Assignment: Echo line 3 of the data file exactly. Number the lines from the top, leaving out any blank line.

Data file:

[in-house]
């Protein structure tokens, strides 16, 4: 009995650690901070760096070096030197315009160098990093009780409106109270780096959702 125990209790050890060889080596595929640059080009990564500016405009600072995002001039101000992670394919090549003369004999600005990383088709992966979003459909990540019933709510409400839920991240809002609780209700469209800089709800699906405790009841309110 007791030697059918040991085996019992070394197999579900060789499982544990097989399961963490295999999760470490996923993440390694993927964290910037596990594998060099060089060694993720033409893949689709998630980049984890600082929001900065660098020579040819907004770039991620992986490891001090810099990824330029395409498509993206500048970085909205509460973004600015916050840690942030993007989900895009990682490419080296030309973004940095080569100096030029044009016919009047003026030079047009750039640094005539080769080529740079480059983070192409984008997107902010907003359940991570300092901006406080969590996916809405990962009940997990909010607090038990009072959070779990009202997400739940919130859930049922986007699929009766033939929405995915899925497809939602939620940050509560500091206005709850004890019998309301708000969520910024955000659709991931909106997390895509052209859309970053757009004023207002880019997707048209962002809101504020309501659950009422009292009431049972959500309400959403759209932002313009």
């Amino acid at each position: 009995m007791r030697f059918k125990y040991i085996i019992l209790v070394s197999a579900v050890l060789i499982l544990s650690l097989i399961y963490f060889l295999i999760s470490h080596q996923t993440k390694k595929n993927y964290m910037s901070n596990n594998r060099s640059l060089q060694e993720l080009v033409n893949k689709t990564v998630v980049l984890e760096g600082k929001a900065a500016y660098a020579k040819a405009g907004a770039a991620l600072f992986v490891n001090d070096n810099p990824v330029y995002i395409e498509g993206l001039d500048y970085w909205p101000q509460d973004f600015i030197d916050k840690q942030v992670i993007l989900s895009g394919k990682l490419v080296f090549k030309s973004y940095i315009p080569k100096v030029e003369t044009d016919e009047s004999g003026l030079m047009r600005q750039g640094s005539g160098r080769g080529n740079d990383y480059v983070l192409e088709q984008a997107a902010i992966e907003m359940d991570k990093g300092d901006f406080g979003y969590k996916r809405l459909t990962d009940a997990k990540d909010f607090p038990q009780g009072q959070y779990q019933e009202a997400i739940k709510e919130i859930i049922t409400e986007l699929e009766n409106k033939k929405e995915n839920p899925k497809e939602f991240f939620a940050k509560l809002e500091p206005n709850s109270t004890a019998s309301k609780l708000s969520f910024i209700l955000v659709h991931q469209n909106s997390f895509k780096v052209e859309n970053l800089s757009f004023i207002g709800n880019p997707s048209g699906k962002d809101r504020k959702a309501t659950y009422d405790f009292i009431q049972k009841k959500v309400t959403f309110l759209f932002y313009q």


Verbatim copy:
């Amino acid at each position: 009995m007791r030697f059918k125990y040991i085996i019992l209790v070394s197999a579900v050890l060789i499982l544990s650690l097989i399961y963490f060889l295999i999760s470490h080596q996923t993440k390694k595929n993927y964290m910037s901070n596990n594998r060099s640059l060089q060694e993720l080009v033409n893949k689709t990564v998630v980049l984890e760096g600082k929001a900065a500016y660098a020579k040819a405009g907004a770039a991620l600072f992986v490891n001090d070096n810099p990824v330029y995002i395409e498509g993206l001039d500048y970085w909205p101000q509460d973004f600015i030197d916050k840690q942030v992670i993007l989900s895009g394919k990682l490419v080296f090549k030309s973004y940095i315009p080569k100096v030029e003369t044009d016919e009047s004999g003026l030079m047009r600005q750039g640094s005539g160098r080769g080529n740079d990383y480059v983070l192409e088709q984008a997107a902010i992966e907003m359940d991570k990093g300092d901006f406080g979003y969590k996916r809405l459909t990962d009940a997990k990540d909010f607090p038990q009780g009072q959070y779990q019933e009202a997400i739940k709510e919130i859930i049922t409400e986007l699929e009766n409106k033939k929405e995915n839920p899925k497809e939602f991240f939620a940050k509560l809002e500091p206005n709850s109270t004890a019998s309301k609780l708000s969520f910024i209700l955000v659709h991931q469209n909106s997390f895509k780096v052209e859309n970053l800089s757009f004023i207002g709800n880019p997707s048209g699906k962002d809101r504020k959702a309501t659950y009422d405790f009292i009431q049972k009841k959500v309400t959403f309110l759209f932002y313009q």